How to Frame a Wall - Basements101.com

How to Frame a Wall on the Floor and Raise it into place.

Marking the walls...Begin by deciding exactly where the wall will go. Use a framing square and a chalk line to mark its location on the floor. For long walls, check for square using the 3-4-5 method. Watch a video. Using a framing level and a straight 2x4 that is as high as your basement ceiling, mark the wall location on the ceiling, joists, or cross bracing. These marks will help you position the wall before you plumb it. Make sure there is adequate framing in the ceiling to which you can nail the top plate.

Cut and mark the plates... Using your floor layout as a guide, mark and cut 2x4s for the top and bottom plates. Place them on edge beside each other and mark for the studs. The first stud will be at the end of the wall. The remaining studs should be 16 inches on center, meaning that from the edge of the wall to the center of each stud will be a multiple of 16. Make a mark every 16 inches; then with a combination or speed square draw lines 3/4 inch on each side of your first marks. Draw an X in the middle of the marks to show where to nail the studs.

Install nailers and cut studs...If your new wall runs parallel to the ceiling joists, cut pieces of 2x material as cross braces to fit tightly between the ceiling joists and install them every 2 feet or so. Measure for your studs and cut them to length. If the wall runs perpendicular to the ceiling joists, simply fasten the wall's top plate with two 16-penny nails at every joist.

Assemble the wall...Working on a flat surface, lay the studs on edge between the top and bottom plates. It helps to have something solid, such as a wall, to hold the framing against while you assemble and nail the wall. For speed, nail one plate at a time to the studs. Drive two 16-penny nails through the plate and into the ends of each stud. Because hammer blows tend to knock studs out of alignment, continually double-check your work while nailing. Keep the edges of the studs flush with the plate edges. If any of the studs are twisted or bowed, replace them.

Raise the frame...Framework can be cumbersome, so have a helper on hand. Position the bottom plate about where it needs to go and tip the wall into position. If the wall fits so tightly against the ceiling that you have to hammer it into place, protect the framing with a scrap of 2x4 as you pound. Tap both ends of the frame until it is roughly plumb in both directions. Instructions for Framing walls in place.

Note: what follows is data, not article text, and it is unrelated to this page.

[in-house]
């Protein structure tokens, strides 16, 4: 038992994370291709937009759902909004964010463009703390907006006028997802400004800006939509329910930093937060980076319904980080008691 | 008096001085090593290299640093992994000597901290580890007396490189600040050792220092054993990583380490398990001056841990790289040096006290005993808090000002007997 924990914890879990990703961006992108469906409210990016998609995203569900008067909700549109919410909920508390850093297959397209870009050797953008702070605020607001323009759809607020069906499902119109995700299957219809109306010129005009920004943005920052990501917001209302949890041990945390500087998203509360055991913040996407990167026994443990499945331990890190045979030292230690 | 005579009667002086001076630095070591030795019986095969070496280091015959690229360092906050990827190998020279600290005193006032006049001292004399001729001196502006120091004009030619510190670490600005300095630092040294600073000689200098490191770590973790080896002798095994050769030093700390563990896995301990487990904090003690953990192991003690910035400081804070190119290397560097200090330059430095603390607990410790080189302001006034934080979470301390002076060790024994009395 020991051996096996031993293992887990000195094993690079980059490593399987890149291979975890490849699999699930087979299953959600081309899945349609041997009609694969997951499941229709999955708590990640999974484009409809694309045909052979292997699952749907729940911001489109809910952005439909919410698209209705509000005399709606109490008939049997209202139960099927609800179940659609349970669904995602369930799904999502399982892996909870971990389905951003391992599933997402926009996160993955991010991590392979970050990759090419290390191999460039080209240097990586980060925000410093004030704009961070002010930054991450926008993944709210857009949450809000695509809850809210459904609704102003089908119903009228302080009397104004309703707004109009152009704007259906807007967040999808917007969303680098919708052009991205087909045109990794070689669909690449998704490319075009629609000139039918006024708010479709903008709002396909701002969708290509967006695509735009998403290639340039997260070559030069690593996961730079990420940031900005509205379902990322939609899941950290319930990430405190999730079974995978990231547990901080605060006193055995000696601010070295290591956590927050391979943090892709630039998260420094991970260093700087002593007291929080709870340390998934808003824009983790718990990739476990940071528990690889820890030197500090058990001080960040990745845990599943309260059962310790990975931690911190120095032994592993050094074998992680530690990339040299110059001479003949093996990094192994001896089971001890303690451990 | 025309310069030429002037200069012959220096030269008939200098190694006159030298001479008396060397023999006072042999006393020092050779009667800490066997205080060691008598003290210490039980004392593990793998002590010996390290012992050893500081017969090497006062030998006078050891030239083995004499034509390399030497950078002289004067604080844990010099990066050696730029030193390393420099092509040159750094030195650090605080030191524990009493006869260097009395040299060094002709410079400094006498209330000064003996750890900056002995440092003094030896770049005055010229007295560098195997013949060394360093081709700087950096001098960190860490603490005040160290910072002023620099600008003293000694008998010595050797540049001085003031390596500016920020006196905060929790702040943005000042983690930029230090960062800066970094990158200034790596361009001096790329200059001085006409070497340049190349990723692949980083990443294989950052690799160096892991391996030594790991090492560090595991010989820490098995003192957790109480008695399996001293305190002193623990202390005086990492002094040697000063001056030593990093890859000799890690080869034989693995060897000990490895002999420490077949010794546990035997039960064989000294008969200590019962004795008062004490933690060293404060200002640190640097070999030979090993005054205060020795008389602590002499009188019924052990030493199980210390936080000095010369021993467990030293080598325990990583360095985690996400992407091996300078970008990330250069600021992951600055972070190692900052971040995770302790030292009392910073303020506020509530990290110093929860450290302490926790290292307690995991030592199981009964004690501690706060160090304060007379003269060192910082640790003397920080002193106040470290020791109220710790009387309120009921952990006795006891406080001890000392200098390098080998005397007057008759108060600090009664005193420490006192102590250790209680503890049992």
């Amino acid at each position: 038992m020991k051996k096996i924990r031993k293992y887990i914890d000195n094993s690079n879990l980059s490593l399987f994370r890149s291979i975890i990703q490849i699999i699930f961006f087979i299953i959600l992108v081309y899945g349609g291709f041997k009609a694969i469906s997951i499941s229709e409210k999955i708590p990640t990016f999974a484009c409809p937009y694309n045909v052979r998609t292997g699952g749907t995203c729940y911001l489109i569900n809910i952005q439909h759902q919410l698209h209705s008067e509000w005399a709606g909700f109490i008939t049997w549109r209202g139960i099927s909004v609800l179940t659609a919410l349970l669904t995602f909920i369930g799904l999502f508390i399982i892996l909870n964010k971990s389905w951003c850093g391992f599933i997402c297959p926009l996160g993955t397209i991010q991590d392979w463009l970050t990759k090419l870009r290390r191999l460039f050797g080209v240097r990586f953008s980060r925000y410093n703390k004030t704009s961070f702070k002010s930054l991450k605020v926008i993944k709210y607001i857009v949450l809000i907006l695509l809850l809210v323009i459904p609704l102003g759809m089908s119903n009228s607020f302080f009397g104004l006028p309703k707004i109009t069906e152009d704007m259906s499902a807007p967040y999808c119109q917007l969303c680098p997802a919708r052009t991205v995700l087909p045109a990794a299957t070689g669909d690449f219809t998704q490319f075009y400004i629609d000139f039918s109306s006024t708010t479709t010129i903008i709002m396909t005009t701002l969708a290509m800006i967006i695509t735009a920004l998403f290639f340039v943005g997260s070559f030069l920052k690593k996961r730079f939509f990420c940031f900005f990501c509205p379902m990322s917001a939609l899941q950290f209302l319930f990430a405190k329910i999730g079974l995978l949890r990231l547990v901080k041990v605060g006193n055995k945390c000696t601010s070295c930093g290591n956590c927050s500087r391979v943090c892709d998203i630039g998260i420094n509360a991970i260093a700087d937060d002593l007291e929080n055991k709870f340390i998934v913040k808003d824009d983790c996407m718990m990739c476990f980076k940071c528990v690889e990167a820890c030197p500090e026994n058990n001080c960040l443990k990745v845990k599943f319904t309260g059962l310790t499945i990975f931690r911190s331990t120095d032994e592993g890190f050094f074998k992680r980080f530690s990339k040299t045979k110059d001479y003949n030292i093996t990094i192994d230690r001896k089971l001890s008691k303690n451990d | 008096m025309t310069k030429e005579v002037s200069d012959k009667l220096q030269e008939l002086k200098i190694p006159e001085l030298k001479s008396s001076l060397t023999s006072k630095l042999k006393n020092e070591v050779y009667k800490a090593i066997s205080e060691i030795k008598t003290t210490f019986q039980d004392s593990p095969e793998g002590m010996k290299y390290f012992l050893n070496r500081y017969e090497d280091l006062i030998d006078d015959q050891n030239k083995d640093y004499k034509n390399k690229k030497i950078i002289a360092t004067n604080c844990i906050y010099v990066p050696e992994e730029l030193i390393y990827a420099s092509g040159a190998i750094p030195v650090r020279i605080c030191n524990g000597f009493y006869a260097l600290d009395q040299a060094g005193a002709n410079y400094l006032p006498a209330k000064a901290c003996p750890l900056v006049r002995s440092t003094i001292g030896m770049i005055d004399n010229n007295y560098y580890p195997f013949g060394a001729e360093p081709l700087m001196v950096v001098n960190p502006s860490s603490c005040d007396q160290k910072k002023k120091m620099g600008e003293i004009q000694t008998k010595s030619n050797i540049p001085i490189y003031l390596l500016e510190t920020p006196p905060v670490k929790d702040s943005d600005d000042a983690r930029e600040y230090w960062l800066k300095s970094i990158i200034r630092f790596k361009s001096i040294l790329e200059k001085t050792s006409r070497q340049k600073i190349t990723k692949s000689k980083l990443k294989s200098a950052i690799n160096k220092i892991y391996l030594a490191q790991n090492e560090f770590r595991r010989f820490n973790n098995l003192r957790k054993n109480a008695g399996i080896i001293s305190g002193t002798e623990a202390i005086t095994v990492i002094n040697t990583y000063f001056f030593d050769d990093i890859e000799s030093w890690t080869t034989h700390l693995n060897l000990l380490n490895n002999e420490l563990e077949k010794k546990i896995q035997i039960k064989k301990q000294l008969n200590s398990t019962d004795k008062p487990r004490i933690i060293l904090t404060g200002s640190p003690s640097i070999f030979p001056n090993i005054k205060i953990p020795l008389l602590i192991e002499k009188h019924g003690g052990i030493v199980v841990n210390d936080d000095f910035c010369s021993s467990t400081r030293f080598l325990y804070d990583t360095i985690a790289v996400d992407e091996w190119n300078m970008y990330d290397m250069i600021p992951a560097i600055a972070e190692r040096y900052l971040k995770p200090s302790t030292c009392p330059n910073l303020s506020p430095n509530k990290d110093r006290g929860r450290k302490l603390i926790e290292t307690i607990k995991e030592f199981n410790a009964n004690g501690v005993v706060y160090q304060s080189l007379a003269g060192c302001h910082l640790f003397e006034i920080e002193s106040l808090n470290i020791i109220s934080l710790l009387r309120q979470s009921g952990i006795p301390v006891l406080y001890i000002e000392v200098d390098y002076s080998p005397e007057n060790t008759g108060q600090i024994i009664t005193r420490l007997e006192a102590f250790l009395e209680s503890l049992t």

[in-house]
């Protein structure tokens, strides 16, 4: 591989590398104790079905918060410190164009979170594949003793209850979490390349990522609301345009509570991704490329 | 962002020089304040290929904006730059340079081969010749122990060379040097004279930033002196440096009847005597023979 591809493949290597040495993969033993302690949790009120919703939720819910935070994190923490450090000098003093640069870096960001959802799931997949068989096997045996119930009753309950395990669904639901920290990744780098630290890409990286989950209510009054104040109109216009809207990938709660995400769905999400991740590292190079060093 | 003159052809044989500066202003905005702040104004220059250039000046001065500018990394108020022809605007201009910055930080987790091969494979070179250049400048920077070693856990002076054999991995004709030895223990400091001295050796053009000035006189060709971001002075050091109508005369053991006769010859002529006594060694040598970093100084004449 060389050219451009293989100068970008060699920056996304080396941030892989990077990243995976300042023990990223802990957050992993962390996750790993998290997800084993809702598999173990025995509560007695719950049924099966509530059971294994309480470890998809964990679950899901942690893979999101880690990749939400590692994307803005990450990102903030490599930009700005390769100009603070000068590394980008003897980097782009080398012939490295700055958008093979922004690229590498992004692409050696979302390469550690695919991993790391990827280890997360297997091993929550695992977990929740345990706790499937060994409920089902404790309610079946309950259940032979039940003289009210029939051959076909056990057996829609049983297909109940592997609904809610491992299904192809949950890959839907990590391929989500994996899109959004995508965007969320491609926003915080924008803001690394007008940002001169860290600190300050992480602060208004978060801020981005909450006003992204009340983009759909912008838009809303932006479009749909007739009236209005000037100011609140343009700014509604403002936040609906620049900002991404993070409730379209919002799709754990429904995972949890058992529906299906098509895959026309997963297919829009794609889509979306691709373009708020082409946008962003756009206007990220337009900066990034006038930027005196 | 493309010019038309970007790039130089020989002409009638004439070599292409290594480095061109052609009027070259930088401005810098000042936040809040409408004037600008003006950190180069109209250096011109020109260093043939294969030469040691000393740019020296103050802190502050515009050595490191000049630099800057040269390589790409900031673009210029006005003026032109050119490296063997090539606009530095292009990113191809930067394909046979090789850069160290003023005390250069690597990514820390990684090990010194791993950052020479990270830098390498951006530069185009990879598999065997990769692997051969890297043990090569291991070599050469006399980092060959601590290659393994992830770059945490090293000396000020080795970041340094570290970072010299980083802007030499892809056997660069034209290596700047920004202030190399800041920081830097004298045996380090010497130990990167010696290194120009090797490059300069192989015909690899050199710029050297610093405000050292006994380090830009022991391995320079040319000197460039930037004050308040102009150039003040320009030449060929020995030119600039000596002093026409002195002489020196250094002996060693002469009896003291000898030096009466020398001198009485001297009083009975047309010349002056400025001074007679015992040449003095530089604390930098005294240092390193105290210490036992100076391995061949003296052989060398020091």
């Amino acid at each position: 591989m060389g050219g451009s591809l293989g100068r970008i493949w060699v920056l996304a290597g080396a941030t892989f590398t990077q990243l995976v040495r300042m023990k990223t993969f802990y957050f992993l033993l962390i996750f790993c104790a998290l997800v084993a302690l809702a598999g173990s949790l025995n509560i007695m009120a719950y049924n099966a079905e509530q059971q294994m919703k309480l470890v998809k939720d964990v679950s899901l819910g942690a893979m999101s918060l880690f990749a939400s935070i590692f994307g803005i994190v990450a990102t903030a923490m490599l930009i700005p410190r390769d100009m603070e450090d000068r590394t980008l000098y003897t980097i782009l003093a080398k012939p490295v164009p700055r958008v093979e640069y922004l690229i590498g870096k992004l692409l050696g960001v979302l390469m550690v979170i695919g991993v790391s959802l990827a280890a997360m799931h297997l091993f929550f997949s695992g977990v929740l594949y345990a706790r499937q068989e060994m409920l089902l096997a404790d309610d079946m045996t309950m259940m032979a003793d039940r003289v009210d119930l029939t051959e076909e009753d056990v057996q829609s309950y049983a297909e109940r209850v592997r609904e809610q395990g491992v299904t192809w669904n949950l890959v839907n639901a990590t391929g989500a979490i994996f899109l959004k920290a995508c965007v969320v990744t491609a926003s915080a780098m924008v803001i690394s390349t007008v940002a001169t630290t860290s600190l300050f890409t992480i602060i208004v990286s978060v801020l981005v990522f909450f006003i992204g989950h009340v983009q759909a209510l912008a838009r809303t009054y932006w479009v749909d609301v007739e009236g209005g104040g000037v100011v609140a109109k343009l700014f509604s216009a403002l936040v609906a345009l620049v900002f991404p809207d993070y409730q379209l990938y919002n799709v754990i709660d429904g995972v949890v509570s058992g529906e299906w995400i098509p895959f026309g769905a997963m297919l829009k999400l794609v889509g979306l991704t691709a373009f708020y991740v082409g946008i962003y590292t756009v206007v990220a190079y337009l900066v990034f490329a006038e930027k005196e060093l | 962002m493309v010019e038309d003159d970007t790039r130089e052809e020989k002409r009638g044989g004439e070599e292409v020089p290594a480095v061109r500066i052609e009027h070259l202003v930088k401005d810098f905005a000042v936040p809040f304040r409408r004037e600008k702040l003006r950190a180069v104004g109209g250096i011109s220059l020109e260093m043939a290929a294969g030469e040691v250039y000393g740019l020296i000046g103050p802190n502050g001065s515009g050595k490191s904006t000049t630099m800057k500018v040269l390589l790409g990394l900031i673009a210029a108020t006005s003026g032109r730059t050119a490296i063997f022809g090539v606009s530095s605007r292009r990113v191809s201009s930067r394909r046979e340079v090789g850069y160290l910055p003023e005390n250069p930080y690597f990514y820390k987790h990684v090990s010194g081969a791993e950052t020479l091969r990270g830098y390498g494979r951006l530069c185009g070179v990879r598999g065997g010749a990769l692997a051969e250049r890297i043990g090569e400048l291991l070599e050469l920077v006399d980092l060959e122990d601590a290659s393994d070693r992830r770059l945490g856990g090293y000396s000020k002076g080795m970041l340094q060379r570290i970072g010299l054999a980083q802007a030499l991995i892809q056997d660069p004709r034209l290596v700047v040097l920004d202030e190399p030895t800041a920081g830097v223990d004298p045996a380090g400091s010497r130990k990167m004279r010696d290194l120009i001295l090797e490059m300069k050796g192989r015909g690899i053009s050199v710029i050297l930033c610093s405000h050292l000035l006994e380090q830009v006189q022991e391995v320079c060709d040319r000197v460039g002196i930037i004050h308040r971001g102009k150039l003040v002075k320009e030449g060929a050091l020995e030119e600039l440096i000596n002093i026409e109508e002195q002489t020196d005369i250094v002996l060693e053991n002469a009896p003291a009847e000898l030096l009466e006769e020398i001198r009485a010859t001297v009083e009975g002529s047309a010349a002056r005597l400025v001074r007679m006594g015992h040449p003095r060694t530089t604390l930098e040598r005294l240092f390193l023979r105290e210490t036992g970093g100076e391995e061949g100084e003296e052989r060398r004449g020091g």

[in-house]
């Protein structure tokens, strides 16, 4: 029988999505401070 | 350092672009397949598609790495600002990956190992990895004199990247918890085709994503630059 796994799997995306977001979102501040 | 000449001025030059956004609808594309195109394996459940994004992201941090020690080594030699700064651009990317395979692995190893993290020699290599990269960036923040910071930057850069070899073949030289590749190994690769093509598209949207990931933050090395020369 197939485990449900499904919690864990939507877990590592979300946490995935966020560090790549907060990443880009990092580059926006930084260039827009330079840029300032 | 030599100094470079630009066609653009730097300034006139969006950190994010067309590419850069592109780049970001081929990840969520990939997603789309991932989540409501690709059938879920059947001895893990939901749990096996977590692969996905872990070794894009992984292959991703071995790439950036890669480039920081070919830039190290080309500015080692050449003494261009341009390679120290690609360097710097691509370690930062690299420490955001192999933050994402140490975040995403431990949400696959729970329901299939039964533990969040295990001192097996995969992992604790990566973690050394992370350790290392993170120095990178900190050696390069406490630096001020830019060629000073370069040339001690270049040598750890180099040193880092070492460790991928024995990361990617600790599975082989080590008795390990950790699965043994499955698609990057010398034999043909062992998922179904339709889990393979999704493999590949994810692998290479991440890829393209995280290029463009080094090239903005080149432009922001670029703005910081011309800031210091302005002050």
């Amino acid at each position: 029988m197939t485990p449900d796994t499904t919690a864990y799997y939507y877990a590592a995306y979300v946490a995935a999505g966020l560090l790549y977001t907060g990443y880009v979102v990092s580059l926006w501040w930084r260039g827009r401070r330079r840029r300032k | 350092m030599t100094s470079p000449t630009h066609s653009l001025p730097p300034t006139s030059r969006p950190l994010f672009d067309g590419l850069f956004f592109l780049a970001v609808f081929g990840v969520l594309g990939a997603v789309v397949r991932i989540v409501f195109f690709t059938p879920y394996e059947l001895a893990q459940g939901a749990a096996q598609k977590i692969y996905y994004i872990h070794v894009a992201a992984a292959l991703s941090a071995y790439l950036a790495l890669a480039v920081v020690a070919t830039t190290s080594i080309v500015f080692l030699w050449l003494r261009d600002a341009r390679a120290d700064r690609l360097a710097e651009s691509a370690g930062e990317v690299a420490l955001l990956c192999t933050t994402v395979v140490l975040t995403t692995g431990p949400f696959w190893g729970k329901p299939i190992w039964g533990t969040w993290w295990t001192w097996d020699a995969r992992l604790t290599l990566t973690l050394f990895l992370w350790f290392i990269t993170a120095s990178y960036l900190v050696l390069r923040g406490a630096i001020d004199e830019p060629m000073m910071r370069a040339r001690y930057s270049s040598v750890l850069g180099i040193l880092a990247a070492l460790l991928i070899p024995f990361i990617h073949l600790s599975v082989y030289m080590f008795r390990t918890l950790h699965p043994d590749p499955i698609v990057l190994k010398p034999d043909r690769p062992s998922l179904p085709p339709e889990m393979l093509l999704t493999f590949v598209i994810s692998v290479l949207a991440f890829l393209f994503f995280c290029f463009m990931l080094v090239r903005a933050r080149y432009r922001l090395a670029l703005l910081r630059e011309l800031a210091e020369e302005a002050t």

Snug the frame with shims...If the wall is a bit short in places, drive shims between the bottom plate and the floor or between the top plate and the ceiling joists. Have your helper steady the framework while you drive the pieces in place. Drive shims in from both sides, thin edge to thin edge, to keep the plate from tilting.

Fasten the frame to wall and floor...Once the frame is snug, recheck that the wall is plumb in both directions. Check both ends of the wall and every other stud. Fasten the top plate to the ceiling by driving in a 16-penny nail through the plate and into each joist. Fasten the bottom plate to the floor. Use 16-penny nails if the floor is wood; use masonry nails or a power hammer if the floor is concrete.

Tip...When you finish your concrete basement, be sure to use the right kind of lumber for the plates. The sole plate (the bottom 2X4 that sits on the floor) should be treated lumber. That way, it wont be affected by any moisture that could leech up through the concrete floor. The rest of the wall (the upright 2X4s and the top plate) are standard lumber.

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Common Framing terms and their Definitions:
Bottom Plate: The lower horizontal member of a wood-frame wall nailed to the bottom of the wall studs and to the floor. The bottom plate sets on the floor or subfloor